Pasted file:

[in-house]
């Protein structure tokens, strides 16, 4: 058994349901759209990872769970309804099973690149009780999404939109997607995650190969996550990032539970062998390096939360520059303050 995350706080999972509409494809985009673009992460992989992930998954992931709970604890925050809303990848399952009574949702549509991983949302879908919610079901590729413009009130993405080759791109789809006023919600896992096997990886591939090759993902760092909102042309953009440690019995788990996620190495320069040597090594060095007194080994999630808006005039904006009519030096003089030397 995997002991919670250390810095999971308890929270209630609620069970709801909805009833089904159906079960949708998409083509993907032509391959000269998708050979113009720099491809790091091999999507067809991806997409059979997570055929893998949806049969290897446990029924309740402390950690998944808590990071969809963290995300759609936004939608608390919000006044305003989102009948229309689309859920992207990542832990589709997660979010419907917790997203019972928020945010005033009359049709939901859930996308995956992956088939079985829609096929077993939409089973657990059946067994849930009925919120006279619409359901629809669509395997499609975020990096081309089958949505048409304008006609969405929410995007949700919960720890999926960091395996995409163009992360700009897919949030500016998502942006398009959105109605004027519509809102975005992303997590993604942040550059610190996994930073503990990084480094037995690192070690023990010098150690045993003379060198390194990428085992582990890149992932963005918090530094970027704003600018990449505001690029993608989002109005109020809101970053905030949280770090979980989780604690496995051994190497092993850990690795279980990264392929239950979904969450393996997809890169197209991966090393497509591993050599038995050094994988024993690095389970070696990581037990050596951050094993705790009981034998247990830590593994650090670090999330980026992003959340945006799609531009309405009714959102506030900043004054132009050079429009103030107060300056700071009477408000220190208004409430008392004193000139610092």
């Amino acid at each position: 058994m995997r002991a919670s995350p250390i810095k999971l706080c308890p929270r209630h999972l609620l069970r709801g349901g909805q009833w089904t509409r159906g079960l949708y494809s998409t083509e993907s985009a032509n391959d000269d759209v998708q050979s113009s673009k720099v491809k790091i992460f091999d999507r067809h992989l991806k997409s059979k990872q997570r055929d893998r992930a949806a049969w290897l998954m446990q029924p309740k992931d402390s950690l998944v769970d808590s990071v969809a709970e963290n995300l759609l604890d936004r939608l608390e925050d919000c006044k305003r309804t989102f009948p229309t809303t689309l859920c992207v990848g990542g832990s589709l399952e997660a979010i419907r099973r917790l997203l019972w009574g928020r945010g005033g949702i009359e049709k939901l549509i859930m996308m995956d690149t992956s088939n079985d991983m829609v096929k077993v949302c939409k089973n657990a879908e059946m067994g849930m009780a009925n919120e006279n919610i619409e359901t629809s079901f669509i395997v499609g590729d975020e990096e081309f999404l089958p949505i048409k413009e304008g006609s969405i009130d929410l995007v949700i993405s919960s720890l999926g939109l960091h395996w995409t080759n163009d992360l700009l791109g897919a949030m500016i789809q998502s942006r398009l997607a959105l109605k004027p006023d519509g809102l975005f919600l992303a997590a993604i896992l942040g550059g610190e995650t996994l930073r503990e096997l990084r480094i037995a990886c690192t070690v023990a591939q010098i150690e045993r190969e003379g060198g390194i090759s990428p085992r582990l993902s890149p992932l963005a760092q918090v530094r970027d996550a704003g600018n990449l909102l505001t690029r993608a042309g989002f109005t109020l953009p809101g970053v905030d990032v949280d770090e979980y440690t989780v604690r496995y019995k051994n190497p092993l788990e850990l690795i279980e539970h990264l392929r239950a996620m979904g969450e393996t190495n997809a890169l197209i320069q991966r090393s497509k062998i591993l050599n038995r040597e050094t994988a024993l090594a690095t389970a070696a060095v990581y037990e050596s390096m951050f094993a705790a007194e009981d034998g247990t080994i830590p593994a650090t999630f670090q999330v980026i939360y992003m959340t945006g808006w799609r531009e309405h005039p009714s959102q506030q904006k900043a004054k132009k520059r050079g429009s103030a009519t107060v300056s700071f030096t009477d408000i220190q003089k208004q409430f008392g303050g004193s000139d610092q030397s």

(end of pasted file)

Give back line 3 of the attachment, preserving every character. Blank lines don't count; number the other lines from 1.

């Amino acid at each position: 058994m995997r002991a919670s995350p250390i810095k999971l706080c308890p929270r209630h999972l609620l069970r709801g349901g909805q009833w089904t509409r159906g079960l949708y494809s998409t083509e993907s985009a032509n391959d000269d759209v998708q050979s113009s673009k720099v491809k790091i992460f091999d999507r067809h992989l991806k997409s059979k990872q997570r055929d893998r992930a949806a049969w290897l998954m446990q029924p309740k992931d402390s950690l998944v769970d808590s990071v969809a709970e963290n995300l759609l604890d936004r939608l608390e925050d919000c006044k305003r309804t989102f009948p229309t809303t689309l859920c992207v990848g990542g832990s589709l399952e997660a979010i419907r099973r917790l997203l019972w009574g928020r945010g005033g949702i009359e049709k939901l549509i859930m996308m995956d690149t992956s088939n079985d991983m829609v096929k077993v949302c939409k089973n657990a879908e059946m067994g849930m009780a009925n919120e006279n919610i619409e359901t629809s079901f669509i395997v499609g590729d975020e990096e081309f999404l089958p949505i048409k413009e304008g006609s969405i009130d929410l995007v949700i993405s919960s720890l999926g939109l960091h395996w995409t080759n163009d992360l700009l791109g897919a949030m500016i789809q998502s942006r398009l997607a959105l109605k004027p006023d519509g809102l975005f919600l992303a997590a993604i896992l942040g550059g610190e995650t996994l930073r503990e096997l990084r480094i037995a990886c690192t070690v023990a591939q010098i150690e045993r190969e003379g060198g390194i090759s990428p085992r582990l993902s890149p992932l963005a760092q918090v530094r970027d996550a704003g600018n990449l909102l505001t690029r993608a042309g989002f109005t109020l953009p809101g970053v905030d990032v949280d770090e979980y440690t989780v604690r496995y019995k051994n190497p092993l788990e850990l690795i279980e539970h990264l392929r239950a996620m979904g969450e393996t190495n997809a890169l197209i320069q991966r090393s497509k062998i591993l050599n038995r040597e050094t994988a024993l090594a690095t389970a070696a060095v990581y037990e050596s390096m951050f094993a705790a007194e009981d034998g247990t080994i830590p593994a650090t999630f670090q999330v980026i939360y992003m959340t945006g808006w799609r531009e309405h005039p009714s959102q506030q904006k900043a004054k132009k520059r050079g429009s103030a009519t107060v300056s700071f030096t009477d408000i220190q003089k208004q409430f008392g303050g004193s000139d610092q030397s």